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Why in News?

  • About a week ago, the New England Aquarium in the US announced that a “virgin”
    anaconda had given birth during the winter.
  • This is Immaculate Conception in Catholicism; in scientific terminology, it is
  • This is only the second known case of parthenogenesis in green anacondas. It is not
    unknown in snakes, but undocumented enough to make it to scientific journals.


  • The term parthenogenesis is a amalgam of the Greek words parthenos meaning virgin and
    genesis meaning origin.
  • About 2,000 species are known to reproduce through parthenogenesis, which is one of the
    known means of asexual reproduction.
  • It is a reproductive strategy that involves development of a female (rarely a male) gamete
    (sex cell) without fertililisation.
  • It occurs commonly among lower plants and invertebrate animals (particularly rotifers,
    aphids, ants, wasps and bees) and rarely among higher vertebrates”.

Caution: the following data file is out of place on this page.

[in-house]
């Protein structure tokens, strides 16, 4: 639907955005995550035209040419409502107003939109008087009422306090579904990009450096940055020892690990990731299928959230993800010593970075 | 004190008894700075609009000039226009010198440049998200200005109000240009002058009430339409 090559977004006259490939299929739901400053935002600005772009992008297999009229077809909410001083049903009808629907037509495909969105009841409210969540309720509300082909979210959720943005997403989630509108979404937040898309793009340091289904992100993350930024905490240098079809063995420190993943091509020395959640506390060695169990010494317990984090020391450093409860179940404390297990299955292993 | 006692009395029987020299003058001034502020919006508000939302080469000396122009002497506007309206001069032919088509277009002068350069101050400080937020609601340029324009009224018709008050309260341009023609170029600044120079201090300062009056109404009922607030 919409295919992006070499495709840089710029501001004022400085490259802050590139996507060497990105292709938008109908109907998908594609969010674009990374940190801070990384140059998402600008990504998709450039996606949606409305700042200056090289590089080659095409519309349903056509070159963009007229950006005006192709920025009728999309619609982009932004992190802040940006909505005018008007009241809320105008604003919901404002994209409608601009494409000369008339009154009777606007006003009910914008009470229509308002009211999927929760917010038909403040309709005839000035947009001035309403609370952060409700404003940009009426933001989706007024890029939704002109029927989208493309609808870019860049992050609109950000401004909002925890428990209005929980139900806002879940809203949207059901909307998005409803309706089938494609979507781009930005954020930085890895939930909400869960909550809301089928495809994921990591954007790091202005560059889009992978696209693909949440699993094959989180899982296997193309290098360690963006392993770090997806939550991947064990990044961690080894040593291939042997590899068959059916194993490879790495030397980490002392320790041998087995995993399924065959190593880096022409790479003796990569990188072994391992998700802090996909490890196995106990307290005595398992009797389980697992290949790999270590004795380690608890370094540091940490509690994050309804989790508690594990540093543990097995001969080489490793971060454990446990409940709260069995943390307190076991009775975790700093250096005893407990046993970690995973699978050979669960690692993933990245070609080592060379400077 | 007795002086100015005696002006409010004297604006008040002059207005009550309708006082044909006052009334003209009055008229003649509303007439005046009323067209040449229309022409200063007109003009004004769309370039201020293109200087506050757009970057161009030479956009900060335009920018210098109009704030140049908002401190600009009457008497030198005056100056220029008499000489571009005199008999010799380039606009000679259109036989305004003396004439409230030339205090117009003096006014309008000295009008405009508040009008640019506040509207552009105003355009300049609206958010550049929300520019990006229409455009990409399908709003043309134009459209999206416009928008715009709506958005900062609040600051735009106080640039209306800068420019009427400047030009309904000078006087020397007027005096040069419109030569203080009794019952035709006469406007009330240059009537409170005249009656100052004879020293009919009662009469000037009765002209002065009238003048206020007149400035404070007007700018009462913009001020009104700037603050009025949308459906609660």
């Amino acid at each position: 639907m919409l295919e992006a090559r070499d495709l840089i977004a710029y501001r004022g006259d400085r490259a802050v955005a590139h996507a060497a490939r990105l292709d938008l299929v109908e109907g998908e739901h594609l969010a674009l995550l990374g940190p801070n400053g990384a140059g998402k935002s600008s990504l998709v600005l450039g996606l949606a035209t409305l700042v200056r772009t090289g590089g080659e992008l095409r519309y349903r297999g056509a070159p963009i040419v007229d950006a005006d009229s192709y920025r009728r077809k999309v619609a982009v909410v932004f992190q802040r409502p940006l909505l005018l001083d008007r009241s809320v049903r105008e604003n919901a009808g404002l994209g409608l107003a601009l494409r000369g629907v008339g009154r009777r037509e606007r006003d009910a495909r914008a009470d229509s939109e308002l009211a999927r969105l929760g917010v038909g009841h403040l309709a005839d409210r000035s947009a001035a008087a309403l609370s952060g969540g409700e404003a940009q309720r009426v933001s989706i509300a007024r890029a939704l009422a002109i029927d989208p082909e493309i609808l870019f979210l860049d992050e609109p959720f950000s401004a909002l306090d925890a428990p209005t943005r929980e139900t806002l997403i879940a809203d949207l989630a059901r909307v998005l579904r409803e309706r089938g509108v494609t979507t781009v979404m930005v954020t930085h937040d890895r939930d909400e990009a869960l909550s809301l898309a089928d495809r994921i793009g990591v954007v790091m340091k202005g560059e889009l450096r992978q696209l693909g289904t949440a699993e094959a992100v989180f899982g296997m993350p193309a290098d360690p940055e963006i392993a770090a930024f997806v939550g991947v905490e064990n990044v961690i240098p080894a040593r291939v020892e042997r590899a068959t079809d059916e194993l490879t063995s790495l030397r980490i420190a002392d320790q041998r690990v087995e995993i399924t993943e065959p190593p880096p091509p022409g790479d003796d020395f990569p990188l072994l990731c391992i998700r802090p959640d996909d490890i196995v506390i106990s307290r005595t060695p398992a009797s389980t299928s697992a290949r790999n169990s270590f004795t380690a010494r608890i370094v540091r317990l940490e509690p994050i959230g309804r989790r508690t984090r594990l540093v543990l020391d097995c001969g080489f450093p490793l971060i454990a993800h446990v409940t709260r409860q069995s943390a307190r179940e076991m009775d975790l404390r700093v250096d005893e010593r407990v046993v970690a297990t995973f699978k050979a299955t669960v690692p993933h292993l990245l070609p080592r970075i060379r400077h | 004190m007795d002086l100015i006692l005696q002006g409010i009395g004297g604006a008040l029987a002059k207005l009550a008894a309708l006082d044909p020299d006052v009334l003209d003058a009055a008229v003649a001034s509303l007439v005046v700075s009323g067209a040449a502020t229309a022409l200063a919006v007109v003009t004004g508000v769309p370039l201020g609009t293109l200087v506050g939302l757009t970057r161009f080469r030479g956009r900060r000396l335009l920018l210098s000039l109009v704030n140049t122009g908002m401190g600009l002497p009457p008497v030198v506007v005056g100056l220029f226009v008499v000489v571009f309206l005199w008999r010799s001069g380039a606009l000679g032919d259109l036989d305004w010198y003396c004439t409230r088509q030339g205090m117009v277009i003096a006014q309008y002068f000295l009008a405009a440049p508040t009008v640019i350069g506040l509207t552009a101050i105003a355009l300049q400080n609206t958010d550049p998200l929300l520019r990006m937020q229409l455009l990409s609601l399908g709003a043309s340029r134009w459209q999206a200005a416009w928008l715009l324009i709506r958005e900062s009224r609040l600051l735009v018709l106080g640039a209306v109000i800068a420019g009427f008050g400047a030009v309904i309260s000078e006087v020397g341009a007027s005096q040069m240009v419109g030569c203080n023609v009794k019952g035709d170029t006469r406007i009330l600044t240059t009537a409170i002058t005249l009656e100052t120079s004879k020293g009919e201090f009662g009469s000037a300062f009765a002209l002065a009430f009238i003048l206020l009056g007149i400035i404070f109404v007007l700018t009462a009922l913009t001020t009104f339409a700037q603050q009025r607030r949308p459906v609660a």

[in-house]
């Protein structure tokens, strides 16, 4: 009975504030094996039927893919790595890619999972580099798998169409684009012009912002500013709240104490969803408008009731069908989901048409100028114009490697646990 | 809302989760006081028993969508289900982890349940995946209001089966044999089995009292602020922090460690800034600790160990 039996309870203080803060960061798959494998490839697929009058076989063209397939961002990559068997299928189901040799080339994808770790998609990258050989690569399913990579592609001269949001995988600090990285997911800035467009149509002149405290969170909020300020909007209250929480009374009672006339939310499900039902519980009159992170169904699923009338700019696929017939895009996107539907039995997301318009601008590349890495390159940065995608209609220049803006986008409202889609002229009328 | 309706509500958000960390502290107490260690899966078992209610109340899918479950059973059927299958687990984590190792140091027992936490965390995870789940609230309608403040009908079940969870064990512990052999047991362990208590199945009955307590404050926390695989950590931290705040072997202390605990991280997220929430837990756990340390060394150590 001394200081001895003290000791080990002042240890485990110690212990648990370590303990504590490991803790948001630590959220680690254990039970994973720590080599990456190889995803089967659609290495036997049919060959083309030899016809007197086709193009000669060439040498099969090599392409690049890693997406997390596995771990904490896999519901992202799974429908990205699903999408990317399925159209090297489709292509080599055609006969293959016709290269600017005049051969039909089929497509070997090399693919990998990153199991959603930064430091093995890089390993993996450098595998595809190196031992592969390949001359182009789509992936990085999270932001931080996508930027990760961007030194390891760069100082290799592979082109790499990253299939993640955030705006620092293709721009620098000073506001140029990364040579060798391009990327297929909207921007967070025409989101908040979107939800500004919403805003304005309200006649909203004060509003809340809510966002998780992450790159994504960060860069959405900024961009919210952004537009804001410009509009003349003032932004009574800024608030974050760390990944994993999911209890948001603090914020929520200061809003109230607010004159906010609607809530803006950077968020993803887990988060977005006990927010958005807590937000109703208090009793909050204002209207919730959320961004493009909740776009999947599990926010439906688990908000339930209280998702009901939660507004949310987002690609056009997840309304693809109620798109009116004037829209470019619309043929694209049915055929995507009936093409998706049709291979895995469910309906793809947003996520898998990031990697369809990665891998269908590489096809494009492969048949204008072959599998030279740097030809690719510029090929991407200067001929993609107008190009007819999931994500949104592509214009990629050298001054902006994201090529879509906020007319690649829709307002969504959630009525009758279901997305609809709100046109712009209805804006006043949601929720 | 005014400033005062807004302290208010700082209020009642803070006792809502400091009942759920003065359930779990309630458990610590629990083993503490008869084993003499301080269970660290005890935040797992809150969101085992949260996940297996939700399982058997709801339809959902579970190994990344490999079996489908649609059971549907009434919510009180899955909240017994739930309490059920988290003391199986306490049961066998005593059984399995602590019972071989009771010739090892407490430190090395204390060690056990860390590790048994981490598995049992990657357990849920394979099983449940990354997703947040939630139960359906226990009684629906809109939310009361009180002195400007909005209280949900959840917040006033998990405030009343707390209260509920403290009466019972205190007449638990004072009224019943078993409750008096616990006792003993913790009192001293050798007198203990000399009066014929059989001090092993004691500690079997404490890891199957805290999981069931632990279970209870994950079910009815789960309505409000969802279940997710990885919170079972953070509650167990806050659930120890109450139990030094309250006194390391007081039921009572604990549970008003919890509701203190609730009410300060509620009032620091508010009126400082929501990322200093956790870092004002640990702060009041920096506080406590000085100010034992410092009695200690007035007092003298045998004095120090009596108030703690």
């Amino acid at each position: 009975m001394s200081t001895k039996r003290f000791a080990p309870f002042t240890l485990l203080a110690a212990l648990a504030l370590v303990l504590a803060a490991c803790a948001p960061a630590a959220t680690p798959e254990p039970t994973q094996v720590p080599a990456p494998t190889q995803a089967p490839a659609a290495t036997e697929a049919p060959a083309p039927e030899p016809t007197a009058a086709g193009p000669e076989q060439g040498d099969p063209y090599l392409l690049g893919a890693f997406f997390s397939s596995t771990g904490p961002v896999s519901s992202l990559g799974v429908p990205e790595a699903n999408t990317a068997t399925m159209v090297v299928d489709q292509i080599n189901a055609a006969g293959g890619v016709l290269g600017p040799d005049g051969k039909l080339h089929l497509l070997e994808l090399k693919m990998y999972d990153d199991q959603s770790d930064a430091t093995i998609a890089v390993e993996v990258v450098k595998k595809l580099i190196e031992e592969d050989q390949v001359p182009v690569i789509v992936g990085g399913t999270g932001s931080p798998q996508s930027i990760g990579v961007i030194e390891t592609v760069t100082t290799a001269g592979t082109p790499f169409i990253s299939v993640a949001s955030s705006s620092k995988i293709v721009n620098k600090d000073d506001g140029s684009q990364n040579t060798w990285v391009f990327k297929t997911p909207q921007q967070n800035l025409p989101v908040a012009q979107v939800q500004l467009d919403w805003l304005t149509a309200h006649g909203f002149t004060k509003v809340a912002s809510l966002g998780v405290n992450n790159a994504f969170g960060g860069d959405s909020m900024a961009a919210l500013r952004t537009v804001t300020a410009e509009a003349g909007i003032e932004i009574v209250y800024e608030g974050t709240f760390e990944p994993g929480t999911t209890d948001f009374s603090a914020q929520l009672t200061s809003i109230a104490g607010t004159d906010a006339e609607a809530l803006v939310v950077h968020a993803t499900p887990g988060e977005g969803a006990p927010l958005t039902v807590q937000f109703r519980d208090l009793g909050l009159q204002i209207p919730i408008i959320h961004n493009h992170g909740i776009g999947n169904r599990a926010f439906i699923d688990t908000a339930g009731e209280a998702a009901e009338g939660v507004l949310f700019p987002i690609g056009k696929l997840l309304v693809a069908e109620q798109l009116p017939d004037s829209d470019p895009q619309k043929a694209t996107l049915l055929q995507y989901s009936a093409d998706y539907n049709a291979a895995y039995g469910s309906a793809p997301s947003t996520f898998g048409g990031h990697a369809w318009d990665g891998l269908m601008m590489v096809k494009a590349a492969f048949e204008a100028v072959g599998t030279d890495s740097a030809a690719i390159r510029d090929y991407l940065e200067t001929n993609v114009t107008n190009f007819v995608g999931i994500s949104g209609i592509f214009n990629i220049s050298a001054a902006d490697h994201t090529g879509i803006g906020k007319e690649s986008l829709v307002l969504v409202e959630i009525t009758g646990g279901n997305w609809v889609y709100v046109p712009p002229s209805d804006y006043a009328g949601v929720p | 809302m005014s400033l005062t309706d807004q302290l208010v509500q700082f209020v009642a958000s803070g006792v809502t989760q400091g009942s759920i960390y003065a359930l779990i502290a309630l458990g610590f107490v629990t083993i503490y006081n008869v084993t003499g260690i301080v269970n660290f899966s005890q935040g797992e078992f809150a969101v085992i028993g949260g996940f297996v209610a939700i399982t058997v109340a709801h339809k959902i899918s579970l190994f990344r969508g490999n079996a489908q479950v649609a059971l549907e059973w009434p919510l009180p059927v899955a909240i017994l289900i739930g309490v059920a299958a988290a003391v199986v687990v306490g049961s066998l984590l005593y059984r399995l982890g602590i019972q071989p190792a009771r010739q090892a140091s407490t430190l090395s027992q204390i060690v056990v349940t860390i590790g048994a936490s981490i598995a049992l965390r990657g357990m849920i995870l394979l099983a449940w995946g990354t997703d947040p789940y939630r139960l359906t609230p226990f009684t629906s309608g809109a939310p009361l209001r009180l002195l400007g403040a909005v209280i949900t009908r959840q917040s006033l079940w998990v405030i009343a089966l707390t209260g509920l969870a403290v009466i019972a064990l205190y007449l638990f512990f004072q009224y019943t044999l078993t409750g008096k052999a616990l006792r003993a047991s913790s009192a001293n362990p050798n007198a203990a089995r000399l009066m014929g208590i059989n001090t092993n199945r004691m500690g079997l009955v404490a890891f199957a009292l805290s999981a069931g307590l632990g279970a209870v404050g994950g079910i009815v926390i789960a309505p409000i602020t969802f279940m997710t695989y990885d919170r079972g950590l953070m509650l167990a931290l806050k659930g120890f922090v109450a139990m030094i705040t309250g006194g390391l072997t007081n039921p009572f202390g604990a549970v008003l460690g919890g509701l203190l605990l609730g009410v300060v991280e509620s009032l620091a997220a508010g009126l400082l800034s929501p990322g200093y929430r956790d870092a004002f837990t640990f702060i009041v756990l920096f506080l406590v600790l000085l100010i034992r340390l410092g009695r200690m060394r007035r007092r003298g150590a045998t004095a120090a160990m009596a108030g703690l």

• A gamete is the egg in females and the sperm in males. In animals, parthenogenesis means
    development of an embryo from an unfertilized egg cell.
  • Many species that reproduce through parthenogenesis do not reproduce sexually. Others
    switch between the two modes taking cues from the environment.

How are the babies?

  • Babies born through parthenogenesis are clones of the mother, as has now been confirmed
    by the aquarium through DNA tests.
  • Parthenogenetic offspring tend to be clones of the parent because there has been no
    exchange and rearrangement of genetic information with another individual as happens in
    case of a sexual reproductive process.
  • In some species, offspring born by parthenogenesis from a mother can also be male but it
    lacks one X chromosome.
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